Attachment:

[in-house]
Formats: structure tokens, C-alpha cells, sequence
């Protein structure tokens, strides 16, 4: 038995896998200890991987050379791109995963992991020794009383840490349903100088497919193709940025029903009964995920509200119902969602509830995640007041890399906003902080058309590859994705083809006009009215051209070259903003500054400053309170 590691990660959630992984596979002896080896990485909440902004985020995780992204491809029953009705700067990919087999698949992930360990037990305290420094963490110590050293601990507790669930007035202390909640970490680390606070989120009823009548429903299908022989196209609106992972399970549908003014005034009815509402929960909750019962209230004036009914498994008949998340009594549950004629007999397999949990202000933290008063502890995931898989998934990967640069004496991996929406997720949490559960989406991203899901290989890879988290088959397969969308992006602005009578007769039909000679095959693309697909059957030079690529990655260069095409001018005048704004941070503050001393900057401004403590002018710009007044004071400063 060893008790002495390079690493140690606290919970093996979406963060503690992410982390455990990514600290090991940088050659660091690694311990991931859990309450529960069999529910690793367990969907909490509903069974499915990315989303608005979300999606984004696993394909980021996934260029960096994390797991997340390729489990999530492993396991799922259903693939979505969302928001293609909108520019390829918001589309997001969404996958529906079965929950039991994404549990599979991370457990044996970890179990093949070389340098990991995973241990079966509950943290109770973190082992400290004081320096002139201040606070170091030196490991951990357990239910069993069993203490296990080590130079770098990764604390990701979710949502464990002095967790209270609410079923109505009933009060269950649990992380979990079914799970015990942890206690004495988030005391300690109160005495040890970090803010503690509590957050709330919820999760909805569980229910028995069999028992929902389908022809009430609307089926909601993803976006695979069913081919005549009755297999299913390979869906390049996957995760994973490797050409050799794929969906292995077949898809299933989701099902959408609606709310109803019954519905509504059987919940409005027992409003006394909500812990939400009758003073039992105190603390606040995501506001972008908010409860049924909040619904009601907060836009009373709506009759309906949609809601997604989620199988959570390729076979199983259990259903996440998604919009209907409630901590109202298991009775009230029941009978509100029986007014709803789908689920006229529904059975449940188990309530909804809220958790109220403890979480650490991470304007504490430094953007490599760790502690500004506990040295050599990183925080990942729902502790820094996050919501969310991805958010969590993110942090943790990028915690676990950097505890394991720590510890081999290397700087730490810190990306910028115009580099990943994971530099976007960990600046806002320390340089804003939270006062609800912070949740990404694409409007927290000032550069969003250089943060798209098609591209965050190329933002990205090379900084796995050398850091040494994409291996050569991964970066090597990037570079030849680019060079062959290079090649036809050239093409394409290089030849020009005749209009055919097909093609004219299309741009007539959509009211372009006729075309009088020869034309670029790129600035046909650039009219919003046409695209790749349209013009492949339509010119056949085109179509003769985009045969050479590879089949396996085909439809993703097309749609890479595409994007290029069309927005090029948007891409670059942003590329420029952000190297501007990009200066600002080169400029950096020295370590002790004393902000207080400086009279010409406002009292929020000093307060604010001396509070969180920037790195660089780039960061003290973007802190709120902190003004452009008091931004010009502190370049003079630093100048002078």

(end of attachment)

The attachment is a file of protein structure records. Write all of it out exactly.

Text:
[in-house]
Formats: structure tokens, C-alpha cells, sequence
């Protein structure tokens, strides 16, 4: 038995896998200890991987050379791109995963992991020794009383840490349903100088497919193709940025029903009964995920509200119902969602509830995640007041890399906003902080058309590859994705083809006009009215051209070259903003500054400053309170 590691990660959630992984596979002896080896990485909440902004985020995780992204491809029953009705700067990919087999698949992930360990037990305290420094963490110590050293601990507790669930007035202390909640970490680390606070989120009823009548429903299908022989196209609106992972399970549908003014005034009815509402929960909750019962209230004036009914498994008949998340009594549950004629007999397999949990202000933290008063502890995931898989998934990967640069004496991996929406997720949490559960989406991203899901290989890879988290088959397969969308992006602005009578007769039909000679095959693309697909059957030079690529990655260069095409001018005048704004941070503050001393900057401004403590002018710009007044004071400063 060893008790002495390079690493140690606290919970093996979406963060503690992410982390455990990514600290090991940088050659660091690694311990991931859990309450529960069999529910690793367990969907909490509903069974499915990315989303608005979300999606984004696993394909980021996934260029960096994390797991997340390729489990999530492993396991799922259903693939979505969302928001293609909108520019390829918001589309997001969404996958529906079965929950039991994404549990599979991370457990044996970890179990093949070389340098990991995973241990079966509950943290109770973190082992400290004081320096002139201040606070170091030196490991951990357990239910069993069993203490296990080590130079770098990764604390990701979710949502464990002095967790209270609410079923109505009933009060269950649990992380979990079914799970015990942890206690004495988030005391300690109160005495040890970090803010503690509590957050709330919820999760909805569980229910028995069999028992929902389908022809009430609307089926909601993803976006695979069913081919005549009755297999299913390979869906390049996957995760994973490797050409050799794929969906292995077949898809299933989701099902959408609606709310109803019954519905509504059987919940409005027992409003006394909500812990939400009758003073039992105190603390606040995501506001972008908010409860049924909040619904009601907060836009009373709506009759309906949609809601997604989620199988959570390729076979199983259990259903996440998604919009209907409630901590109202298991009775009230029941009978509100029986007014709803789908689920006229529904059975449940188990309530909804809220958790109220403890979480650490991470304007504490430094953007490599760790502690500004506990040295050599990183925080990942729902502790820094996050919501969310991805958010969590993110942090943790990028915690676990950097505890394991720590510890081999290397700087730490810190990306910028115009580099990943994971530099976007960990600046806002320390340089804003939270006062609800912070949740990404694409409007927290000032550069969003250089943060798209098609591209965050190329933002990205090379900084796995050398850091040494994409291996050569991964970066090597990037570079030849680019060079062959290079090649036809050239093409394409290089030849020009005749209009055919097909093609004219299309741009007539959509009211372009006729075309009088020869034309670029790129600035046909650039009219919003046409695209790749349209013009492949339509010119056949085109179509003769985009045969050479590879089949396996085909439809993703097309749609890479595409994007290029069309927005090029948007891409670059942003590329420029952000190297501007990009200066600002080169400029950096020295370590002790004393902000207080400086009279010409406002009292929020000093307060604010001396509070969180920037790195660089780039960061003290973007802190709120902190003004452009008091931004010009502190370049003079630093100048002078």